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How Pet Therapy Heals What Ails Us

Kristen Howe is a dog and cat lover. She supports the use of AAT to help people heal and cope from what ails them by petting a calm animal.

Pets to the Rescue

Ever since we were little, we relied on snuggling with our stuffed animals, or hugging our pets, during the turbulent and stormy times at home. When we needed someone to comfort us, who do we turn to the most? Our pets! Whether it was a dog or a cat, a scaly lizard, or even a horse, our family pet had always been there for us.

If you like working with animals and helping people cope with their problems, consider being a pet or an animal-assisted therapist. Pet therapy is a broad term that included animal-assisted therapy and other activities.

Animal-assisted therapy (AAT) is a growing field that uses dogs or other animals like cats, birds, fish, guinea pigs, and horses, to help people recover from or better cope with health problems, such as heart disease, cancer, and mental health disorders.

When It First Started

During the 1930s, Dr. Sigmund Freud became a proponent of AAT during his psychotherapy sessions, when he began using Jofi, his favorite dog. Jofi could signal a person's tension by staying close to the patient.

In the 1960s, Dr. Boris Levinson, a respected child psychotherapist, discovered a nine-year-old nonverbal boy had communicated with his dog Jingles who sat with them during a psychotherapy session. He also noticed similar results in other children.

Later, he authorized Pet-Oriented Child Psychotherapy and became known as the "father of AAT." In 1989, the Delta Society, a well-known animal education group now named Pet Partners, developed a certification program to ensure animals are proficient in providing AAT.

Pet therapy has been around since the early 1990s. It's now gaining popularity with an extremely positive outlook. Therapist and therapy assistant positions are projected to grow much faster than average for the next decade by over 27%.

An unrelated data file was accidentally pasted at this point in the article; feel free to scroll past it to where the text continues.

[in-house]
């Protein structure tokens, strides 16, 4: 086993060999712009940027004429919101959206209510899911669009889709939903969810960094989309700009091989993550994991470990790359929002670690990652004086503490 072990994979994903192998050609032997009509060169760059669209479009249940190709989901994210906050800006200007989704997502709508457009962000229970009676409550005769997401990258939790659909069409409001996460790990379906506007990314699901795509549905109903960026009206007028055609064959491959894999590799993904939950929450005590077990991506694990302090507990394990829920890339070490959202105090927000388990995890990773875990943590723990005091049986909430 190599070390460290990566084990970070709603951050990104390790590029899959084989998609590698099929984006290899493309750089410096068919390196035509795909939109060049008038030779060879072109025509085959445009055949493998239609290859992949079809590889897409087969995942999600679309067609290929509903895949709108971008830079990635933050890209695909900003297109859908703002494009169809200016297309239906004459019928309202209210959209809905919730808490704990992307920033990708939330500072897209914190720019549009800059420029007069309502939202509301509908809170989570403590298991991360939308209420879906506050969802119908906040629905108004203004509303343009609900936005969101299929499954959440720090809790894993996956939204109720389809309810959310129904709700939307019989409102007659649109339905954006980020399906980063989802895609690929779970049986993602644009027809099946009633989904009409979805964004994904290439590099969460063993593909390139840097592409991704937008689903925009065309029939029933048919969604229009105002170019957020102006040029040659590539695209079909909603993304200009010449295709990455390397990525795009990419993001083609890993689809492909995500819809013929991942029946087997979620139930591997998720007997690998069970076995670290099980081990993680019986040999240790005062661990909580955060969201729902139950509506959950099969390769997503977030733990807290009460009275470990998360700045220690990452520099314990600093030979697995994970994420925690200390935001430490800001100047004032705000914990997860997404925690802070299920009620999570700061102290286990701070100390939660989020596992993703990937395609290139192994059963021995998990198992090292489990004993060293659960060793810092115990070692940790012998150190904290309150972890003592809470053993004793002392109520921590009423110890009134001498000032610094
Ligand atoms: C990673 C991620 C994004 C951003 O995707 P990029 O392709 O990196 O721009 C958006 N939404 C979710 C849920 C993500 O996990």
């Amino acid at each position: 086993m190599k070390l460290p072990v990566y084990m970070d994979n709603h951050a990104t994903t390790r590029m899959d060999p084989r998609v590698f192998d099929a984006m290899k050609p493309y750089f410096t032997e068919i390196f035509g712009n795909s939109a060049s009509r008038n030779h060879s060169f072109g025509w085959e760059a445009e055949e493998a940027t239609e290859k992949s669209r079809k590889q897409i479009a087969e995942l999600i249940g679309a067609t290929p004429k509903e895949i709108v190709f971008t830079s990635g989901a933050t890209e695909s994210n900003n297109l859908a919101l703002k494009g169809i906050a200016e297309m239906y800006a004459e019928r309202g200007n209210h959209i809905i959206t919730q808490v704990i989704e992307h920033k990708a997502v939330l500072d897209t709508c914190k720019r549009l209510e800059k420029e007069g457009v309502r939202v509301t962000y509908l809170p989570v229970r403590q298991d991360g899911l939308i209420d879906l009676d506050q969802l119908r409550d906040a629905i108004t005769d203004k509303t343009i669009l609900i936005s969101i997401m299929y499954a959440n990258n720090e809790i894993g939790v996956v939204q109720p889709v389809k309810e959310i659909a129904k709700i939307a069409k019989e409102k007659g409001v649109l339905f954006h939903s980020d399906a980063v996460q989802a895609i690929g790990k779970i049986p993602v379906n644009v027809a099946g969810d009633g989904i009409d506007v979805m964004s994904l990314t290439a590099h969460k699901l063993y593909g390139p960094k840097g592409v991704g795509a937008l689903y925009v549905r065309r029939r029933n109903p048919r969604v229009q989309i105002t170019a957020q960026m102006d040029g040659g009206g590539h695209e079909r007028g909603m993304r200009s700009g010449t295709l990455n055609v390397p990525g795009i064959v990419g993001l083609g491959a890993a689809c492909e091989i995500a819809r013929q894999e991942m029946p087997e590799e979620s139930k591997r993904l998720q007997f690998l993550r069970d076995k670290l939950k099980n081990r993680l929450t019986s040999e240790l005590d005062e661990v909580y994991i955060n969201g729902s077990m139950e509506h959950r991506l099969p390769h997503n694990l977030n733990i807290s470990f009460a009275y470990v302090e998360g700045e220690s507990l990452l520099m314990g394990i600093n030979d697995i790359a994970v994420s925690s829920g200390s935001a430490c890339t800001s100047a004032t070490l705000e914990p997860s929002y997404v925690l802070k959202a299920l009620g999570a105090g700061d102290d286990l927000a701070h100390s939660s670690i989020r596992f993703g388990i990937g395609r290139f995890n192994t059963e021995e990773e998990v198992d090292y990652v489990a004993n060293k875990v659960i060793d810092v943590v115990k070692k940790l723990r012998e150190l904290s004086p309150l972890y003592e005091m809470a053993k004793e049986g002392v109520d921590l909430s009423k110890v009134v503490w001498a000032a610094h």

A CDC study showed in 2011, more healthcare facilities are now offering alternative therapies to their patients. These animal-assisted activities provide comfort, motivation, education, enjoyment, or recreation to help improve a client's quality of life.

This past May, after the Uvalde school shooting, a dozen therapy dogs were used to comfort the terrorized school children who witnessed that travesty.

How It Works

These complimentary therapy animals alert others about danger and perform direct actions to help their conditions if they're needed. The goal is to help these patients cope or alleviate their symptoms when possible.

The human-animal bond is formed in animal therapy and produces a calming state. This bond aids in reducing boredom, increasing movement and activity through walks and play, providing companionship and decreasing loneliness, elevating social interactions, and improving mood and general well-being.

Overall, it reduces stress and provides a more balanced mental and emotional state to those who use pet therapy.

Benefits of the human-animal bond

Benefits of the human-animal bond

Healing Hands and Calm Paws

After a pet therapy session, a patient would notice a smile growing across their face, feel less fatigued, and have an optimistic outlook. Studies show that it reduces pain, anxiety, depression, and fatigue in people with a wide range of health problems.

There are many benefits of how AAT is effective for your mental and physical health. It reduces blood pressure and aggression, lowers stress and anxiety levels, enhances self-esteem, and increases emotional awareness and self-regulation.

It also diminishes loneliness and depression, improves your immune system, boosts social support, expands trust and trustworthiness, and stimulates positive verbal communication.